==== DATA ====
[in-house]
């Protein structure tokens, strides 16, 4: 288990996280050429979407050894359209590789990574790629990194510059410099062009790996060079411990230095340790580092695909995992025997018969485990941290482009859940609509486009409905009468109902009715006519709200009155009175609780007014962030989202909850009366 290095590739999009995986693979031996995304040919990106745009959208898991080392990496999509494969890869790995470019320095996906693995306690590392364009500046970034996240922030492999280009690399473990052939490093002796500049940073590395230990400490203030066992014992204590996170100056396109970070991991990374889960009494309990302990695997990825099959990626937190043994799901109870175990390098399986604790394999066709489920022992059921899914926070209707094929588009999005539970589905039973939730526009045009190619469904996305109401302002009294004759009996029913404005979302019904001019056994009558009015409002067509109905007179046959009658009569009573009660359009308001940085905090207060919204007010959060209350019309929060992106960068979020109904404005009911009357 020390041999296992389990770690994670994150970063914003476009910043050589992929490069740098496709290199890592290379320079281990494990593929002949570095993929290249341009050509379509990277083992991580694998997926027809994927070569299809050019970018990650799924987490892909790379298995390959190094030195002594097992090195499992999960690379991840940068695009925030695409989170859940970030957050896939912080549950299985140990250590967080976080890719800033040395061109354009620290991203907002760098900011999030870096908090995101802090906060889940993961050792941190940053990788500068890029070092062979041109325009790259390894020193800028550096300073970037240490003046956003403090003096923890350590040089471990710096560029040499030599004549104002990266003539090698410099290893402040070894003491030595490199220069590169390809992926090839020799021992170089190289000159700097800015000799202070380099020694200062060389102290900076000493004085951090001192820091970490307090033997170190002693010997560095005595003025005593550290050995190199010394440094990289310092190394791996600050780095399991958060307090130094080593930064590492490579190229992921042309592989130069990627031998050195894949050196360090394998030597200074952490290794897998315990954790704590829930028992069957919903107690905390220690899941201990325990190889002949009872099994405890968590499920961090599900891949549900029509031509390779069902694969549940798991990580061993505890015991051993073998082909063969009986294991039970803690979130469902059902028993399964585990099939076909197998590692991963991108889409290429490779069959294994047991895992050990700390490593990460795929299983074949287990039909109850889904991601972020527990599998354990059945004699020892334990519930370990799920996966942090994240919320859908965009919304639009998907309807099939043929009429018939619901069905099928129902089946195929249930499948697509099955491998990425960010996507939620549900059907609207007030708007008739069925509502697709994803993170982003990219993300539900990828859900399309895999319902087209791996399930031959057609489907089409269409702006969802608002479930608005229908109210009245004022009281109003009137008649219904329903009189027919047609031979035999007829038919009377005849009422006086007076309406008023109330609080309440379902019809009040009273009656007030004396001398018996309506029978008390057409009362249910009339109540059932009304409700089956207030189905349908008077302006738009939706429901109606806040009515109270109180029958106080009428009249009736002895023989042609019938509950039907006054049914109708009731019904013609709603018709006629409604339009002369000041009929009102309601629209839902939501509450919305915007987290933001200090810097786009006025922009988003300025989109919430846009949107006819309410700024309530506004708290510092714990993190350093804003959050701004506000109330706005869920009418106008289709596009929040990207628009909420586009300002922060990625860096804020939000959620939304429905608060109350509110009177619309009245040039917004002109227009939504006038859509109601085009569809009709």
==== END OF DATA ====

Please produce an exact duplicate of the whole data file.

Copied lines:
[in-house]
């Protein structure tokens, strides 16, 4: 288990996280050429979407050894359209590789990574790629990194510059410099062009790996060079411990230095340790580092695909995992025997018969485990941290482009859940609509486009409905009468109902009715006519709200009155009175609780007014962030989202909850009366 290095590739999009995986693979031996995304040919990106745009959208898991080392990496999509494969890869790995470019320095996906693995306690590392364009500046970034996240922030492999280009690399473990052939490093002796500049940073590395230990400490203030066992014992204590996170100056396109970070991991990374889960009494309990302990695997990825099959990626937190043994799901109870175990390098399986604790394999066709489920022992059921899914926070209707094929588009999005539970589905039973939730526009045009190619469904996305109401302002009294004759009996029913404005979302019904001019056994009558009015409002067509109905007179046959009658009569009573009660359009308001940085905090207060919204007010959060209350019309929060992106960068979020109904404005009911009357 020390041999296992389990770690994670994150970063914003476009910043050589992929490069740098496709290199890592290379320079281990494990593929002949570095993929290249341009050509379509990277083992991580694998997926027809994927070569299809050019970018990650799924987490892909790379298995390959190094030195002594097992090195499992999960690379991840940068695009925030695409989170859940970030957050896939912080549950299985140990250590967080976080890719800033040395061109354009620290991203907002760098900011999030870096908090995101802090906060889940993961050792941190940053990788500068890029070092062979041109325009790259390894020193800028550096300073970037240490003046956003403090003096923890350590040089471990710096560029040499030599004549104002990266003539090698410099290893402040070894003491030595490199220069590169390809992926090839020799021992170089190289000159700097800015000799202070380099020694200062060389102290900076000493004085951090001192820091970490307090033997170190002693010997560095005595003025005593550290050995190199010394440094990289310092190394791996600050780095399991958060307090130094080593930064590492490579190229992921042309592989130069990627031998050195894949050196360090394998030597200074952490290794897998315990954790704590829930028992069957919903107690905390220690899941201990325990190889002949009872099994405890968590499920961090599900891949549900029509031509390779069902694969549940798991990580061993505890015991051993073998082909063969009986294991039970803690979130469902059902028993399964585990099939076909197998590692991963991108889409290429490779069959294994047991895992050990700390490593990460795929299983074949287990039909109850889904991601972020527990599998354990059945004699020892334990519930370990799920996966942090994240919320859908965009919304639009998907309807099939043929009429018939619901069905099928129902089946195929249930499948697509099955491998990425960010996507939620549900059907609207007030708007008739069925509502697709994803993170982003990219993300539900990828859900399309895999319902087209791996399930031959057609489907089409269409702006969802608002479930608005229908109210009245004022009281109003009137008649219904329903009189027919047609031979035999007829038919009377005849009422006086007076309406008023109330609080309440379902019809009040009273009656007030004396001398018996309506029978008390057409009362249910009339109540059932009304409700089956207030189905349908008077302006738009939706429901109606806040009515109270109180029958106080009428009249009736002895023989042609019938509950039907006054049914109708009731019904013609709603018709006629409604339009002369000041009929009102309601629209839902939501509450919305915007987290933001200090810097786009006025922009988003300025989109919430846009949107006819309410700024309530506004708290510092714990993190350093804003959050701004506000109330706005869920009418106008289709596009929040990207628009909420586009300002922060990625860096804020939000959620939304429905608060109350509110009177619309009245040039917004002109227009939504006038859509109601085009569809009709």